Westchester and Putnam Towns Lag Behind MS4 Mandates

The town supervisors and county representatives who make up the board of the east of hudson Corporation met last week to make progress on their stormwater management plans.
The town supervisors and county representatives who make up the board of the East of Hudson Corporation met last week to make progress on their stormwater management plans.

With no money coming in to cover the costs of required projects, the third year of the five-year stormwater management plan for the East of Hudson communities has been a difficult one.

“We are waiting on money from the DEP [New York City Department of Environmental Protection], as well as from both Putnam and Westchester counties,” said Somers Town Supervisor Mary Beth Murphy, who serves as the chairwoman of the East of Hudson Corporation. She said that she thinks it will be another two months before there is a check in the mail from any of the parties.

In the meanwhile the communities in northern Westchester, western Putnam and southern Dutchess that exist within the East of Hudson Watershed, which makes up 10 percent of New York City’s drinking water are coming up short on their heightened MS4 (municipal separate stormwater sewer system) requirements.

The communities in the towns of Bedford, Cortlandt, Lewisboro, New Castle, North Castle North Salem, Pound Ridge, Somers, Yorktown and the Village of Mount Kisco along with Putnam County and five of the towns in its borders, Carmel, Kent, Patterson, Putnam Valley, Southeast as well as the Village of Brewster and three municipalities in Dutchess are mandated to complete retrofit projects that are designed to reduce the amount of phosphorus that enters the water supply.

“We are behind on the Year 3 retrofit projects,” said Richard Williams, town planner of Patterson, in reference to the projects needed in Putnam. Murphy replied that Westchester was in the same predicament.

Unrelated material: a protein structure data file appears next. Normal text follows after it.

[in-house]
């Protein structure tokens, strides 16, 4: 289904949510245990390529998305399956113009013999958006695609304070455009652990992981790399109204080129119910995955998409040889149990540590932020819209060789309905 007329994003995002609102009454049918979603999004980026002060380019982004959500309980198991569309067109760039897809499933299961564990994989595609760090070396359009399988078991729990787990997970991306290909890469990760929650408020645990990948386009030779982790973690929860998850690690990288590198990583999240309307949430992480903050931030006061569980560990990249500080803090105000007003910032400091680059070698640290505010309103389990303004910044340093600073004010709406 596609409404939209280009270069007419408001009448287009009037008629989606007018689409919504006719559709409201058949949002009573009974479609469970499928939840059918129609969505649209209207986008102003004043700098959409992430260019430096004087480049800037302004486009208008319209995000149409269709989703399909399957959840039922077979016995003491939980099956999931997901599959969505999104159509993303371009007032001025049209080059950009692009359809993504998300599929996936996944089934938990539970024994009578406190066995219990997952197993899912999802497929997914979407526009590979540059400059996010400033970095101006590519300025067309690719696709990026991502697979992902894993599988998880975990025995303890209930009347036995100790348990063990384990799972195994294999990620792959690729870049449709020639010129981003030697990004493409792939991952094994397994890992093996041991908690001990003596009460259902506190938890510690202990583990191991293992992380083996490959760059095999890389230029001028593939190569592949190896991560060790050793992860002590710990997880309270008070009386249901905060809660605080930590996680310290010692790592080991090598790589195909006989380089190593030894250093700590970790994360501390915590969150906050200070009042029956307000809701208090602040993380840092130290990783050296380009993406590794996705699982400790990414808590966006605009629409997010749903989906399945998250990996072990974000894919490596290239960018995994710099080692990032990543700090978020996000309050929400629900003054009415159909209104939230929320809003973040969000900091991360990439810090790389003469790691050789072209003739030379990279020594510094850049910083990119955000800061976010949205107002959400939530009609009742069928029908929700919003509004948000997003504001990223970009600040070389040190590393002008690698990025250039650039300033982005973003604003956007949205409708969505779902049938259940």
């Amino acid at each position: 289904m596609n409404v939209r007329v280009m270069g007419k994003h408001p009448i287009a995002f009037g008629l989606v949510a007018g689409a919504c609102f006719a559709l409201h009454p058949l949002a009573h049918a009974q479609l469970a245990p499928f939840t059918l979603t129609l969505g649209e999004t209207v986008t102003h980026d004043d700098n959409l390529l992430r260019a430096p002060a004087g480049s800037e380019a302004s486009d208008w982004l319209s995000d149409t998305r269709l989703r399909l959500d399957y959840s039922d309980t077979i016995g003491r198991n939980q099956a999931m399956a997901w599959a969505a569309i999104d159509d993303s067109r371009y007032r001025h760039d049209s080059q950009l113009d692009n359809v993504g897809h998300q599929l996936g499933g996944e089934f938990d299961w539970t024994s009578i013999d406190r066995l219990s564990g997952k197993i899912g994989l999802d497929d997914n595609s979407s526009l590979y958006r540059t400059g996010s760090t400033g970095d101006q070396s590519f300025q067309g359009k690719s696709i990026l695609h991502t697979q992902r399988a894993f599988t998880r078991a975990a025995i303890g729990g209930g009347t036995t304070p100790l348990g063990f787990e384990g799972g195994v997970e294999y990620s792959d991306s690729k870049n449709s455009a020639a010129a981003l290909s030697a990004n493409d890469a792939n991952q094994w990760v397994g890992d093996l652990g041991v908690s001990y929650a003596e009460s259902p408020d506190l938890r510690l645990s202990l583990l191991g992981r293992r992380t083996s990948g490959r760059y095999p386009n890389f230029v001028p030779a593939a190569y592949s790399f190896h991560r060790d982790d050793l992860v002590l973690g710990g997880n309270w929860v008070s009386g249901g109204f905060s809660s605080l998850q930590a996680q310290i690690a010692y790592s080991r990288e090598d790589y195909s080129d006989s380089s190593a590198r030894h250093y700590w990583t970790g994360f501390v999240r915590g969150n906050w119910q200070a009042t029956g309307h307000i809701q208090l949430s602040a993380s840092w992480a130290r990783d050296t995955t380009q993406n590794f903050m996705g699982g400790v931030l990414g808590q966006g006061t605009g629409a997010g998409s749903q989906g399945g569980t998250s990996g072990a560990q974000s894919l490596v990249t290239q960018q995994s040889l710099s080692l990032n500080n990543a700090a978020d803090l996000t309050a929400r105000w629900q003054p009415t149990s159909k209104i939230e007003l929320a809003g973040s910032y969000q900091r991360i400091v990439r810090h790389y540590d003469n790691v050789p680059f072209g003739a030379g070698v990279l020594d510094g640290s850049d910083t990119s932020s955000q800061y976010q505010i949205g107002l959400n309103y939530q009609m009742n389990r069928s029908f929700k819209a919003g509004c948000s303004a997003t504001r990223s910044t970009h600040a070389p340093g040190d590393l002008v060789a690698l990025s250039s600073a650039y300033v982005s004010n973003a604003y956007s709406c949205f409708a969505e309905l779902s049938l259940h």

“We need to get these projects designed so they can be built during this construction season,” Williams said. “There certainly is a time element in this. If we do not act soon we will be out of compliance.”

If the communities in the corporation are found out of compliance the state Department of Conservation can fine them.

Some communities, such as the Town of Kent have already laid out money toward a project and are reluctant to move forward without seeing some of the promised money coming to the corporation.

The DEP is supposed to give the corporation $15.5 million as per a settlement agreement. Putnam and Westchester have promised funding from each of their respective East of Hudson funds. Combined the two counties are expected to contribute over $20 million.

The anticipated cost of completing all of the mandated projects is $500 million, with a bulk of the expense to be incurred in years six through 10 of the management plan. The corporation is looking for grants and other revenue sources to help with the funding.

While the corporation waits for the money to start coming in the executive committee will be working on the requirements of either a request for proposal or a request for qualifications to send out to find an engineer who can design the needed retrofit projects.

One item the board was able to do at its meeting last week was vote to have Rahul Verma be appointed as the corporation’s executive director.

Verma, who lives in Hopewell Junction, is a project engineer who owns Verma Engineering, which has offices in East Fishkill and Syracuse. Verma has been providing engineering consulting services over 10 years in the New England, New York, and Mid-Atlantic regions.

His start still needs to be determined, said Murphy, because currently the corporation does not have the money to pay him.


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